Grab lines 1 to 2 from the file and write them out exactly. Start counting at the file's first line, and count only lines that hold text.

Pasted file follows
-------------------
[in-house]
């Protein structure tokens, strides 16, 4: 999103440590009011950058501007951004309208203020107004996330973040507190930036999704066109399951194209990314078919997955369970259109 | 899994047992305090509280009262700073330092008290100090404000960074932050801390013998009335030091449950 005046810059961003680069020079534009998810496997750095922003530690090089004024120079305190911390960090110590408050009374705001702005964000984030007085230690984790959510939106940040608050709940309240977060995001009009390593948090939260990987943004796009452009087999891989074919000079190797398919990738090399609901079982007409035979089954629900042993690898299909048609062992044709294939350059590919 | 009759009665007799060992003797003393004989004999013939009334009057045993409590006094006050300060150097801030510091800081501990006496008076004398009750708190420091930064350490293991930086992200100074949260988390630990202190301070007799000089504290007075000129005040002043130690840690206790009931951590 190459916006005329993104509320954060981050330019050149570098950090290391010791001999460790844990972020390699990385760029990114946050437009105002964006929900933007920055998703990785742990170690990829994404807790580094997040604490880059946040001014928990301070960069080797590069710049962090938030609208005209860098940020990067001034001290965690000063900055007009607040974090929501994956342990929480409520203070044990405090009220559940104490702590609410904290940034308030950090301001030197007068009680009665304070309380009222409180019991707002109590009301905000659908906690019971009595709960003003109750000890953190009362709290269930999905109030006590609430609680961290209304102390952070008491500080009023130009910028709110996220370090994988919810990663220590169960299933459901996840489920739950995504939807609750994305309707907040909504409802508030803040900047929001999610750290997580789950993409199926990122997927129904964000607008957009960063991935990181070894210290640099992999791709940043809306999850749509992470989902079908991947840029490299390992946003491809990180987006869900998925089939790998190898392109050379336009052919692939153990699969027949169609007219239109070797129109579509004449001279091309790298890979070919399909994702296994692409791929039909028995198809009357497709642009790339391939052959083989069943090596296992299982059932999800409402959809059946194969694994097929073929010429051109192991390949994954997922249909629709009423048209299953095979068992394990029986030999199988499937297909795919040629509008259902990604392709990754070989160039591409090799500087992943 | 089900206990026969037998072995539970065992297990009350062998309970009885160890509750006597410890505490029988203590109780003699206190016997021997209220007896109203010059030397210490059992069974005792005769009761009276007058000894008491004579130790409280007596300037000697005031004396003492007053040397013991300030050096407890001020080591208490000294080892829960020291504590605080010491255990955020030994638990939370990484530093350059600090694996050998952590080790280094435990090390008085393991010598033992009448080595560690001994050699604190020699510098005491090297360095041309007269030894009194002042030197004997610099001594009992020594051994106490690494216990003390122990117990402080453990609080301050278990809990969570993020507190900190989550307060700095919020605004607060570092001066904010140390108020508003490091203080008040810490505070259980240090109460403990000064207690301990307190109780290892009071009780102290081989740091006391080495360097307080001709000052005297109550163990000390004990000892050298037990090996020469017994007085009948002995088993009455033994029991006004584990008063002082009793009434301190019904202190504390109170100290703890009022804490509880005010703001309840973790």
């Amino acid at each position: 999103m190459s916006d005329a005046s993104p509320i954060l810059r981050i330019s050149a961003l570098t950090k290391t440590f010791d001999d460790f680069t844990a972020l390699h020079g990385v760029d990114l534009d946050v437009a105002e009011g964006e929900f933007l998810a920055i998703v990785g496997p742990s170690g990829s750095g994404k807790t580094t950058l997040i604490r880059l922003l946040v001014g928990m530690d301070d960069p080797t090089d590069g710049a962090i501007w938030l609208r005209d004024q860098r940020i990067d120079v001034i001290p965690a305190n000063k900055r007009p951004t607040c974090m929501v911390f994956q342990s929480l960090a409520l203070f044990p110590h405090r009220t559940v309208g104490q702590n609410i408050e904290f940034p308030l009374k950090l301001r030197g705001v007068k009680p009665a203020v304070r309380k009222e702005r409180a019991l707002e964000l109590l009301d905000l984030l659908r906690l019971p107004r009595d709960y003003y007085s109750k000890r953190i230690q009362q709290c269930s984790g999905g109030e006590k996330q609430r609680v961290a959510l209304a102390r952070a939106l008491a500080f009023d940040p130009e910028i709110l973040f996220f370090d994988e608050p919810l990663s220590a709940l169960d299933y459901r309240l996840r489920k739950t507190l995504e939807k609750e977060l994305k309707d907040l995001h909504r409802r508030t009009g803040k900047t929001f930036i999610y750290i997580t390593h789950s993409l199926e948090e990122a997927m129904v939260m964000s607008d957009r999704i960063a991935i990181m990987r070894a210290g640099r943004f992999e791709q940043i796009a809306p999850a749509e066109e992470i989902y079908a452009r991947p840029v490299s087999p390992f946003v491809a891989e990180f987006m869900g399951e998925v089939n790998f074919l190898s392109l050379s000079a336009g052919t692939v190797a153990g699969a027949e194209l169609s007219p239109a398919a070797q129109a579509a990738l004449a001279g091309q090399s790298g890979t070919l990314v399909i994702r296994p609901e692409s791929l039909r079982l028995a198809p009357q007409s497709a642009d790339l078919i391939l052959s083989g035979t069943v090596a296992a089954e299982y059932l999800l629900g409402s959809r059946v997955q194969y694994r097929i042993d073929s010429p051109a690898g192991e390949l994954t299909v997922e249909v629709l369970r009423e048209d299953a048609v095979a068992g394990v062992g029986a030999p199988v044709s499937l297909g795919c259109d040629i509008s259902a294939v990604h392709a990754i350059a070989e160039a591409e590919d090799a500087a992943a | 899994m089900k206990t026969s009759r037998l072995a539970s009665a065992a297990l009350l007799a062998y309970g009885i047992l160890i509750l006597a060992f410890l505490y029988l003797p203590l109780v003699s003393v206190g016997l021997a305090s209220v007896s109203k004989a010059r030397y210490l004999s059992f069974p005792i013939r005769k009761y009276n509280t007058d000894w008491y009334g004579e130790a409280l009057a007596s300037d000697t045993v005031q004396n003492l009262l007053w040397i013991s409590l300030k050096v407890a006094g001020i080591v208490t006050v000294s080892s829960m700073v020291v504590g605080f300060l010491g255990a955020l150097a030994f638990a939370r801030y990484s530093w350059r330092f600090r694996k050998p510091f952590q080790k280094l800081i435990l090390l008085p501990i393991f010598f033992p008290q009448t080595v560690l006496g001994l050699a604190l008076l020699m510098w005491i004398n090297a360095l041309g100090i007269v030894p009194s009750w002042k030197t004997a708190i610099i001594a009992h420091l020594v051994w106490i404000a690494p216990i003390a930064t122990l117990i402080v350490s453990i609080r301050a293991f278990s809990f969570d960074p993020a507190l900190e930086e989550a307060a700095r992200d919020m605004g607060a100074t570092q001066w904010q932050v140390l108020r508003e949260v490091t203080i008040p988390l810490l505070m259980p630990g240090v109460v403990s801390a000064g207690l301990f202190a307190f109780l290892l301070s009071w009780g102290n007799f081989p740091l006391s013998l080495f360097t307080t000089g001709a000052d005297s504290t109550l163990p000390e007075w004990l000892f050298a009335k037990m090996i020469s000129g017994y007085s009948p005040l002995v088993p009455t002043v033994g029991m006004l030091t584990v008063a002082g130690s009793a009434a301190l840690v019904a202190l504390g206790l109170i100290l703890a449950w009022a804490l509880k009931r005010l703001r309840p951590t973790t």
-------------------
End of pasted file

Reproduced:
[in-house]
């Protein structure tokens, strides 16, 4: 999103440590009011950058501007951004309208203020107004996330973040507190930036999704066109399951194209990314078919997955369970259109 | 899994047992305090509280009262700073330092008290100090404000960074932050801390013998009335030091449950 005046810059961003680069020079534009998810496997750095922003530690090089004024120079305190911390960090110590408050009374705001702005964000984030007085230690984790959510939106940040608050709940309240977060995001009009390593948090939260990987943004796009452009087999891989074919000079190797398919990738090399609901079982007409035979089954629900042993690898299909048609062992044709294939350059590919 | 009759009665007799060992003797003393004989004999013939009334009057045993409590006094006050300060150097801030510091800081501990006496008076004398009750708190420091930064350490293991930086992200100074949260988390630990202190301070007799000089504290007075000129005040002043130690840690206790009931951590 190459916006005329993104509320954060981050330019050149570098950090290391010791001999460790844990972020390699990385760029990114946050437009105002964006929900933007920055998703990785742990170690990829994404807790580094997040604490880059946040001014928990301070960069080797590069710049962090938030609208005209860098940020990067001034001290965690000063900055007009607040974090929501994956342990929480409520203070044990405090009220559940104490702590609410904290940034308030950090301001030197007068009680009665304070309380009222409180019991707002109590009301905000659908906690019971009595709960003003109750000890953190009362709290269930999905109030006590609430609680961290209304102390952070008491500080009023130009910028709110996220370090994988919810990663220590169960299933459901996840489920739950995504939807609750994305309707907040909504409802508030803040900047929001999610750290997580789950993409199926990122997927129904964000607008957009960063991935990181070894210290640099992999791709940043809306999850749509992470989902079908991947840029490299390992946003491809990180987006869900998925089939790998190898392109050379336009052919692939153990699969027949169609007219239109070797129109579509004449001279091309790298890979070919399909994702296994692409791929039909028995198809009357497709642009790339391939052959083989069943090596296992299982059932999800409402959809059946194969694994097929073929010429051109192991390949994954997922249909629709009423048209299953095979068992394990029986030999199988499937297909795919040629509008259902990604392709990754070989160039591409090799500087992943 | 089900206990026969037998072995539970065992297990009350062998309970009885160890509750006597410890505490029988203590109780003699206190016997021997209220007896109203010059030397210490059992069974005792005769009761009276007058000894008491004579130790409280007596300037000697005031004396003492007053040397013991300030050096407890001020080591208490000294080892829960020291504590605080010491255990955020030994638990939370990484530093350059600090694996050998952590080790280094435990090390008085393991010598033992009448080595560690001994050699604190020699510098005491090297360095041309007269030894009194002042030197004997610099001594009992020594051994106490690494216990003390122990117990402080453990609080301050278990809990969570993020507190900190989550307060700095919020605004607060570092001066904010140390108020508003490091203080008040810490505070259980240090109460403990000064207690301990307190109780290892009071009780102290081989740091006391080495360097307080001709000052005297109550163990000390004990000892050298037990090996020469017994007085009948002995088993009455033994029991006004584990008063002082009793009434301190019904202190504390109170100290703890009022804490509880005010703001309840973790």